The third component, teaching presence, consists of three functions of teacher responsibility—design of the teaching experience, facilitation and direct instruction . The first function engages teachers to select, organise and present course content, along with designing and developing learning activities and assessment. The second function is shared among teachers and participants. The third function is important in a formal educational context, where there will be times when it is necessary to intervene directly. Each of these functions is associated with integration of social and cognitive processes to make the learning experience purposeful.
CoI has been used in synchronous online learning in healthcare . It was considered as an appropriate framework to evaluate this research, as this was an online education involving multiple players from different health professions, co-delivered by faculty located overseas. All three components of CoI were thought to be relevant for the programme delivery. There is, however, limited knowledge of how CoI can inform the online simulation-based education in the healthcare setting. Using the CoI framework, the current study was designed, where the key research question was to explore the participants’ perceptions of the impact of the online ONE-Sim programme.
Drawing on CoI , the current study employed qualitative methodology to explore medical and midwifery students’ perceptions of the impact of online simulation programme—ONE-Sim. This study particularly employed a qualitative descriptive design to present a comprehensive descriptive summary of participants’ perceived impact of the ONE-Sim programme on their preparedness of practice, without abstract rendering of data . Although the CoI framework was not taught to the participants, nor was it used to guide the teaching during the workshop, it was used mainly as the lens to guide the evaluation of the online ONE-Sim programme. The study obtained ethics approval from Hind Institute of Medical Sciences, Uttar Pradesh, India.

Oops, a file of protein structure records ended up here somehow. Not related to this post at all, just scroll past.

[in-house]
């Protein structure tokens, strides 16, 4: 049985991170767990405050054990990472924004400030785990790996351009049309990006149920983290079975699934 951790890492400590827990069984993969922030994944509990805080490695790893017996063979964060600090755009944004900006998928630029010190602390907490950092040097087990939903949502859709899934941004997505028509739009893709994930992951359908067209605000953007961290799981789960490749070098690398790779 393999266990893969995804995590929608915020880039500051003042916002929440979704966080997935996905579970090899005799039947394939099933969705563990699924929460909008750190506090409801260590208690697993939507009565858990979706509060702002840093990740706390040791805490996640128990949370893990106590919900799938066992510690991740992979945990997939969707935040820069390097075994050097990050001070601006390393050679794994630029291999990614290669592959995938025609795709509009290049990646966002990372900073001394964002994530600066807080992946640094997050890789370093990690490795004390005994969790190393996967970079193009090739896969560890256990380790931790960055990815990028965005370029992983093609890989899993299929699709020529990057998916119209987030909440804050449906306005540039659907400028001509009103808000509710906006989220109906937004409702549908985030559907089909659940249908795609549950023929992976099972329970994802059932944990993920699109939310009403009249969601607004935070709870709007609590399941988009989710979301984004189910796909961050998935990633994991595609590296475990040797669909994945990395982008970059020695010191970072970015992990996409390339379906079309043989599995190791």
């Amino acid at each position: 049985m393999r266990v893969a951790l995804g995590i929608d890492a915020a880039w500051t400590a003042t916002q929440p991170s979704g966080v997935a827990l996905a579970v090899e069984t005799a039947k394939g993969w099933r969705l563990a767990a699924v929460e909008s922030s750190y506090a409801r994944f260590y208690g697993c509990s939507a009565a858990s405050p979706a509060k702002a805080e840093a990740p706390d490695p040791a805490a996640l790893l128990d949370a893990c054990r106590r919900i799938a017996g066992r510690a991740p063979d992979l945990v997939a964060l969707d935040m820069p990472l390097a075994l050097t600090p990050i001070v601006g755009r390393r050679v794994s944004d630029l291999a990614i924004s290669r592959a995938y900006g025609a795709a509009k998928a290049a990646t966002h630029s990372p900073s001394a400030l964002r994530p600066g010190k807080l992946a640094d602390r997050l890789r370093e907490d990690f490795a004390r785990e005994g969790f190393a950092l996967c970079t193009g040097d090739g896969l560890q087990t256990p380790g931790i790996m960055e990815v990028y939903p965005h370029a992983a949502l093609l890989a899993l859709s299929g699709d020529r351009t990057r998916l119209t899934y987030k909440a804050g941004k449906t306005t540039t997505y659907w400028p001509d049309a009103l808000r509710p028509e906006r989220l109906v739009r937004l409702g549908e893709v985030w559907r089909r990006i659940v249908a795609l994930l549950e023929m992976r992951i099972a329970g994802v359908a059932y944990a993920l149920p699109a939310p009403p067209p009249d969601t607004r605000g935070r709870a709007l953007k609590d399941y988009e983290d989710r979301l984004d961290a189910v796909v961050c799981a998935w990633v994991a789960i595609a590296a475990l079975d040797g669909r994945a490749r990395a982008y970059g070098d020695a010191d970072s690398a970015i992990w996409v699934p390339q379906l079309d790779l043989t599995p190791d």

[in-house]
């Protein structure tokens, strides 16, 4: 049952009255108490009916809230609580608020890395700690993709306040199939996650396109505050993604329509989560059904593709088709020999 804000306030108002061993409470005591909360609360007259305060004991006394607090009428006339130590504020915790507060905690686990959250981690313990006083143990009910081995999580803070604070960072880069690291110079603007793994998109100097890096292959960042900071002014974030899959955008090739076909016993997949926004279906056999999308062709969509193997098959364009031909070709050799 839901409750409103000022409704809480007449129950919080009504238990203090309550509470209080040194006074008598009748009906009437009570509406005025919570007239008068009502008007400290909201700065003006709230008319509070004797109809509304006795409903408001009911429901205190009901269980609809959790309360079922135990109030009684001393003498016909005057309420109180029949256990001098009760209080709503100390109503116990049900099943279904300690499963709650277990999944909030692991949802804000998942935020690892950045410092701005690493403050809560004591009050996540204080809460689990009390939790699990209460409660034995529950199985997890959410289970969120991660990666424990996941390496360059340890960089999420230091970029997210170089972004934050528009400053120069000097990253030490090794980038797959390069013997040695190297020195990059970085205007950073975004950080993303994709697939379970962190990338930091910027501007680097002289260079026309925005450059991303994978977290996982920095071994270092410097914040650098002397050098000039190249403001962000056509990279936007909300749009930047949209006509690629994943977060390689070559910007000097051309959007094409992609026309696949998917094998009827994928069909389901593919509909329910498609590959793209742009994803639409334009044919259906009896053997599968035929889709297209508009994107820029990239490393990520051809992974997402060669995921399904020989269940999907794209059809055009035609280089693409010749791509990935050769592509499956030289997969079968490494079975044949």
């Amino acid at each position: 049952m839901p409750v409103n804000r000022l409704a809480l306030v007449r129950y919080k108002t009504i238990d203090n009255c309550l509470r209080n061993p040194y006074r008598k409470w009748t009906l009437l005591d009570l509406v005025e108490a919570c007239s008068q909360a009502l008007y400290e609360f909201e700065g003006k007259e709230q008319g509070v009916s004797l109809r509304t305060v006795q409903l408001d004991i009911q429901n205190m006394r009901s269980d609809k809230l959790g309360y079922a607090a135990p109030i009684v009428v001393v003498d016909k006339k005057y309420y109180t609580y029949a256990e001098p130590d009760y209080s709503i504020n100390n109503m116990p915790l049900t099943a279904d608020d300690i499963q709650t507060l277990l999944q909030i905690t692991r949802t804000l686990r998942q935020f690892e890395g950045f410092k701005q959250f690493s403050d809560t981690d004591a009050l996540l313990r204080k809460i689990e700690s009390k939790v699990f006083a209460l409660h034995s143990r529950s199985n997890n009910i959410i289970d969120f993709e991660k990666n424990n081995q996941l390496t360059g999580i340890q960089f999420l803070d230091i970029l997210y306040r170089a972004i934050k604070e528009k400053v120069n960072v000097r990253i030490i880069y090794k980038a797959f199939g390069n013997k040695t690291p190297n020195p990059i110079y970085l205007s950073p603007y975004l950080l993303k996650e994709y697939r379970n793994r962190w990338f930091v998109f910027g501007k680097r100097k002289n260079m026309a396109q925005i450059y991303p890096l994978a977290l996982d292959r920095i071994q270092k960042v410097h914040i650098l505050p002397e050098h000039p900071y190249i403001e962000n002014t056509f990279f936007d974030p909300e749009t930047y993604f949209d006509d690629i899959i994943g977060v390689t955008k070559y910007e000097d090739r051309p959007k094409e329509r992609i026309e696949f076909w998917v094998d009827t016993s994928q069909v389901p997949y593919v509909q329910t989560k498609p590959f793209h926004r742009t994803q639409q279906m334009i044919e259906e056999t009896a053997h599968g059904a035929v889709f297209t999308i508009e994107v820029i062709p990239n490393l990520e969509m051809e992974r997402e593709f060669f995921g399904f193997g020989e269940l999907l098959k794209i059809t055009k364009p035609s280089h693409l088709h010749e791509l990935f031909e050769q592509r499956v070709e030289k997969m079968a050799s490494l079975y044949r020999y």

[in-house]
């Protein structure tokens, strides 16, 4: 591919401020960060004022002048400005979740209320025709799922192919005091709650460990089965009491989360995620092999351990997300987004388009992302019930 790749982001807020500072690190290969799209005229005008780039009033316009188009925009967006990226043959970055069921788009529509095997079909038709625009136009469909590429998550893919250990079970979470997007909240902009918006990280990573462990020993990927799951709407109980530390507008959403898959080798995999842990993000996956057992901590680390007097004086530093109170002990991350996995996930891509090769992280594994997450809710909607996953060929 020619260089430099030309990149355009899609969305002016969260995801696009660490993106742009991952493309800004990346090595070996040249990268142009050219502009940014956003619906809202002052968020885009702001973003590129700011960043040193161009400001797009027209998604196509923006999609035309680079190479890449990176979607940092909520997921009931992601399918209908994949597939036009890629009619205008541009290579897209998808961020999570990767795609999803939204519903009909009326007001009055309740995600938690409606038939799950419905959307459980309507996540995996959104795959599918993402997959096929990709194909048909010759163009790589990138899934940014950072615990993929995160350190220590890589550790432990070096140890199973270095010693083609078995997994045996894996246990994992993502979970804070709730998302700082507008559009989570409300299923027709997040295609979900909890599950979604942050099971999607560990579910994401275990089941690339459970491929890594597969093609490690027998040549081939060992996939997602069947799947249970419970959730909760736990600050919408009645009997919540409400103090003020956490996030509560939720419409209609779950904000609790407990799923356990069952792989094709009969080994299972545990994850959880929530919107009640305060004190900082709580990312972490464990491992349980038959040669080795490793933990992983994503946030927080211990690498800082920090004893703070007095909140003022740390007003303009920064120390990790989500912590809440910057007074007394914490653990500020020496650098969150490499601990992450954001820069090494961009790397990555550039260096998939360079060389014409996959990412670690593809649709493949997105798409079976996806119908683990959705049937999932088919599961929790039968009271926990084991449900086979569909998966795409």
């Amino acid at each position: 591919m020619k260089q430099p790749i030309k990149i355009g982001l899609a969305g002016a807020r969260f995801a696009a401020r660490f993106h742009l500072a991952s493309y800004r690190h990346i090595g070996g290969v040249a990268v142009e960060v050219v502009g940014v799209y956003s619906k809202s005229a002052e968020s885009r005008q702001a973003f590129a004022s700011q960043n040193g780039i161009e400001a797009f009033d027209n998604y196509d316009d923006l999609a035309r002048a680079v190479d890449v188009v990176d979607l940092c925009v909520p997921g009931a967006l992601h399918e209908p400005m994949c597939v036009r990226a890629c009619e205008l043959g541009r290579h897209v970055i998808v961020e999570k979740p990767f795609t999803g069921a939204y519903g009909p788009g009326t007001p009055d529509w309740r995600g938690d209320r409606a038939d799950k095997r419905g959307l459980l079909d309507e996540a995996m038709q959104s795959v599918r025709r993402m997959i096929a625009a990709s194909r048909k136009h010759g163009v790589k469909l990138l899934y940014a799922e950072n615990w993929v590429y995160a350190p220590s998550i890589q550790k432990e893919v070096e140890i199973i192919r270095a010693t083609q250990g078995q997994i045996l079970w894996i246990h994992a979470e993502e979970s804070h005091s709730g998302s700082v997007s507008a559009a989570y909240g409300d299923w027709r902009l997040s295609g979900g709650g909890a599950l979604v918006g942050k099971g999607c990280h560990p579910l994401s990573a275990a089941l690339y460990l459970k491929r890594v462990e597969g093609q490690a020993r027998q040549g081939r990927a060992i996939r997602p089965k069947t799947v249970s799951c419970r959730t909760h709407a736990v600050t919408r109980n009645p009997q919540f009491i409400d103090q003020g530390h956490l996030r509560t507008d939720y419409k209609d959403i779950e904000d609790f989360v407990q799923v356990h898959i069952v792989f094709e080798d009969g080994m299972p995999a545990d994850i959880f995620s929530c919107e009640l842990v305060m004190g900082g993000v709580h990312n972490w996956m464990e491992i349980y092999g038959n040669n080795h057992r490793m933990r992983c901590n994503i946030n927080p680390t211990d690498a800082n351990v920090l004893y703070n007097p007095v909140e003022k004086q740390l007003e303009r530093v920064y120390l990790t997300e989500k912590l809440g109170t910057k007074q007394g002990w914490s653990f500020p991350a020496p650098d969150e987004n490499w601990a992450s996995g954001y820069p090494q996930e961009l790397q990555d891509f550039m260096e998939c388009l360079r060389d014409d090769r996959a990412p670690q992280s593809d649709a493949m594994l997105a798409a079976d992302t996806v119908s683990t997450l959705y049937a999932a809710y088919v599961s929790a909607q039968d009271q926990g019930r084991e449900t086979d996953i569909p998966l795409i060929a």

The ONE-Sim is an interprofessional SBE programme for health professionals and students involved in childbirth, where participants manage obstetric and neonatal emergency scenarios as a team. We have previously described the ONE-Sim hands-on workshops conducted using blended simulation [27, 52]. The focus of the programme is to provide hands-on skills training to the participants in dealing with perinatal emergencies and management of these emergencies using a team-based learning approach. This is complemented by in-depth discussions (debrief) about teamwork and behavioural aspects of crisis resource management.
Setting and equipment for online ONE-Sim
The current study describes the online format of the ONE-Sim workshop where trained medical and midwifery facilitators demonstrated the clinical management through role-play . The workshop including the emergency scenarios were live streamed from a high-technology simulation centre in Melbourne, Australia, to the learners’ homes in Uttar Pradesh, India. Co-authors AK and AM led the programme as they had academic affiliations at both Monash University, Melbourne, and Hind Institute of Medical Sciences, Lucknow (HIMS), India. They were assisted by other faculty members in Melbourne (NK, PP) and from HIMS (UK, JVS who were present online). A strategy was devised to make the workshops compliant with distancing requirements and adapted to an online format, with students learning online as observers of simulated emergencies.
The workshops started with initial briefing and introductions, laying the ground rules (confidentiality, physical and psychological safety), clarifying the learning objectives and familiarisation of the participants with equipment and simulation manikins. With hybrid simulation, medical and midwifery facilitators played the role of the participants in the scenario (including that of the standardised patient and the simulated woman responded to verbal prompts), while intimate examinations were performed using the childbirth simulator (Prompt Flex, Limbs and Things, Kent, UK). The scenario involving newborn resuscitation used a Newborn Anne model (Laerdal, Stavenger, Norway). A hand-held wide-angle camera device with a gimbal stabiliser was used for optimum viewing experience . All facilitators wore appropriate personal protective equipment (PPE) and donning and doffing of PPE was demonstrated at the start of the workshop.
The workshops covered two distinct clinical scenarios. Each scenario commenced with donning of PPE by the participants in a time-critical manner. Each scenario ended with doffing of PPE by the participants with attention to minimising self-contamination during the process. In the first scenario, an uncomplicated, normal, vaginal birth was demonstrated. The second scenario involved a birth complicated by obstructed labour (shoulder dystocia), with the baby requiring resuscitation, and subsequently postpartum haemorrhage in the mother.
Online debriefing session
Following the scenarios, small groups of participants (15–20 per group) were invited to online breakout rooms for debrief, using trigger question discussions to consolidate key learning. Each small group was facilitated by a minimum of 2 facilitators (an obstetrician, midwife or paediatrician) with prior experience in debriefing.